Formal timescales and funding remain uncertain, but most recently available estimates suggested that the project will – at best – complete delivery a decade late and at double the originally intended cost
The Home Office will this year publish a revamped business case for the troubled Emergency Services Network programme, including revised projections for delivery date and cost that account for the impact of project’s commercial disputes.
The most recent estimates included in government major projects data suggested that, in the best case scenario, work on ESN will fully replace the incumbent Airwave network at least a decade later than the originally intended date of 2019, and at a cost of £12bn – double the initial projection.
But even these significant disparities may be further adjusted, subject to the new business case, which is being developed in light of the need to find a new supplier of core voice and video communications for the network. The chosen firm will replace Motorola Solutions, whose £400m ESN contract was ended two years early in late 2022.
The tech provider’s exit came in the midst of a commercial dispute with the Home Office over the amount being charged for support of Airwave network – which is also owned by Motorola. The conflict ultimately resulted in the UK’s Competition and Markets Authority ordering the company to lower its prices by £200m a year.
Potential replacements for Motorola’s planned role in ESN were invited to bid last summer for a £1bn-plus 10-year contract. Costs associated with this procurement process will be factored into the financial figures included in the new business case, according to policing minister Chris Philp.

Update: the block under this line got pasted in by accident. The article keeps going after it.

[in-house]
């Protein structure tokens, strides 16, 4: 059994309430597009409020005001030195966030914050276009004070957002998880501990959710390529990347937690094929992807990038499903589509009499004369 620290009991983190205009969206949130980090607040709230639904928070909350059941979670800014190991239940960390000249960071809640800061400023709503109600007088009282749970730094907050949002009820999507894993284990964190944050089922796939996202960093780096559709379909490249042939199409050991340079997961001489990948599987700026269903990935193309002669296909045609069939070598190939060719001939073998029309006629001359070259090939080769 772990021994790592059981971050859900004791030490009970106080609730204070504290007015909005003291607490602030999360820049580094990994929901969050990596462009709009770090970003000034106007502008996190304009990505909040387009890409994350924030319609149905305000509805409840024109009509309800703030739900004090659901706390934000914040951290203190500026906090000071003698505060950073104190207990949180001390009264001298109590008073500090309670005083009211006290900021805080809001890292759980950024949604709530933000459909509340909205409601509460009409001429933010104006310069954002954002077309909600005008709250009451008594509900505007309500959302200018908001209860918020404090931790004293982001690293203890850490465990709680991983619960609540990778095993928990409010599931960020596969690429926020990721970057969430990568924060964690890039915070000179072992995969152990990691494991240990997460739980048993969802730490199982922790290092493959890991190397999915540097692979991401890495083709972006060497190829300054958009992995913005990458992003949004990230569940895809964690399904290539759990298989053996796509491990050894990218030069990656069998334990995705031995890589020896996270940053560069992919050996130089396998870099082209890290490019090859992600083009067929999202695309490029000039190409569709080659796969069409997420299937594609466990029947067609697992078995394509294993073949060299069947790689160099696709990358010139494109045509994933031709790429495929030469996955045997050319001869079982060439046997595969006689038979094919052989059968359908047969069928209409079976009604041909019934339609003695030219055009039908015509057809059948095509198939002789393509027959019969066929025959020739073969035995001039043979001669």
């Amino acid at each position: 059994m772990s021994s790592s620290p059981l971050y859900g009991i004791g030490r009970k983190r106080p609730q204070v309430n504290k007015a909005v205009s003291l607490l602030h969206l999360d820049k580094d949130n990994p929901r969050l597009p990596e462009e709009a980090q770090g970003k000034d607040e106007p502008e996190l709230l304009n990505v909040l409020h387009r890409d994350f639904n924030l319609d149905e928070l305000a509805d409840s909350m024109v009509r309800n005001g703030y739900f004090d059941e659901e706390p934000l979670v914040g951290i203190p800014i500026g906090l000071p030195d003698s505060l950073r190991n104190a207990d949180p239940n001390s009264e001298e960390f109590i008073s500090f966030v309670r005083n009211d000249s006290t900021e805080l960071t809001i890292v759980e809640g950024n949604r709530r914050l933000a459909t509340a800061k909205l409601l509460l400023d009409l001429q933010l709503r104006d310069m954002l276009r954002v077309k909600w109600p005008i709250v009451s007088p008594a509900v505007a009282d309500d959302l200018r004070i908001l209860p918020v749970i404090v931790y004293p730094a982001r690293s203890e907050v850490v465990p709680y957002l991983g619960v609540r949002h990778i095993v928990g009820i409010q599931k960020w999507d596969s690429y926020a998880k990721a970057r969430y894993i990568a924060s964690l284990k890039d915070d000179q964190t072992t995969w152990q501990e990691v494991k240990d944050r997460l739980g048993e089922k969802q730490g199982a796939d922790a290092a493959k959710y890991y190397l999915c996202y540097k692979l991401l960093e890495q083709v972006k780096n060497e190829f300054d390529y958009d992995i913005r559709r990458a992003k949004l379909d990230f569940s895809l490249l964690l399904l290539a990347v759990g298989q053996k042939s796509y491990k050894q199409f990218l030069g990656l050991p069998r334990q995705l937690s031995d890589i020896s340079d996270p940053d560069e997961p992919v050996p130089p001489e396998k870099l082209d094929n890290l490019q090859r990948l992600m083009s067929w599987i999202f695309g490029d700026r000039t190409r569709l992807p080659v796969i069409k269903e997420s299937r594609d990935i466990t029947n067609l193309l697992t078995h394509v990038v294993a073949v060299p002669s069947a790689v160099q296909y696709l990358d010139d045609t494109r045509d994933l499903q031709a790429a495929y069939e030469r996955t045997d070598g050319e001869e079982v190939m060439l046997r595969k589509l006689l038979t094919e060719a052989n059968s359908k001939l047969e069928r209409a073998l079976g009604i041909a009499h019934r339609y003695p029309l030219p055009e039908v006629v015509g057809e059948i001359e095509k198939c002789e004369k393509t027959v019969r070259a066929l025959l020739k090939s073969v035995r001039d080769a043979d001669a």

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But the updated estimates will also account for the significant cost controls imposed on Motorola by regulator – who ruled that the firm had exploited a position of “virtually unconstrained monopoly” to generate “supernormal profits” – and the resultant money set to be saved on continued support for Airwave.
“The Home Office is in the process of procuring a new supplier for mobile radio and data services and intends to release a revised Business Case in 2024, which will set out a new timetable and costs, taking into account the impact of procurement activity and the proposed CMA charge control,” Philp said, in response to a written parliamentary question from Scottish National Party MP Alan Brown. “New timescales cannot be confirmed until the procurement is complete. ESN must be ready prior to Airwave shut down and time has been set aside to allow a safe and orderly transition of users.”
He added: “The Home Office’s priority is to deliver the ESN as swiftly and safely as possible and Airwave will only be shut down when it is safe to do so.”
Elsewhere in his remarks, the minister appeared to characterise “Motorola’s withdrawal from the [ESN] programme” as a decision taken on the part of the tech firm to leave the project.
But, at the time the company’s departure was revealed by PublicTechnology, both parties said that they had “agreed” with one another to terminate their contract – a process which required the Home Office to pay Motorola exit fees totalling £45m. This included a one-off payment of £27m “to settle outstanding milestones and disputes”, as well as £18m for the provision of certain ongoing services in which Motorola will “continue testing [to] enable the Home Office to ensure that ESN works with Airwave”.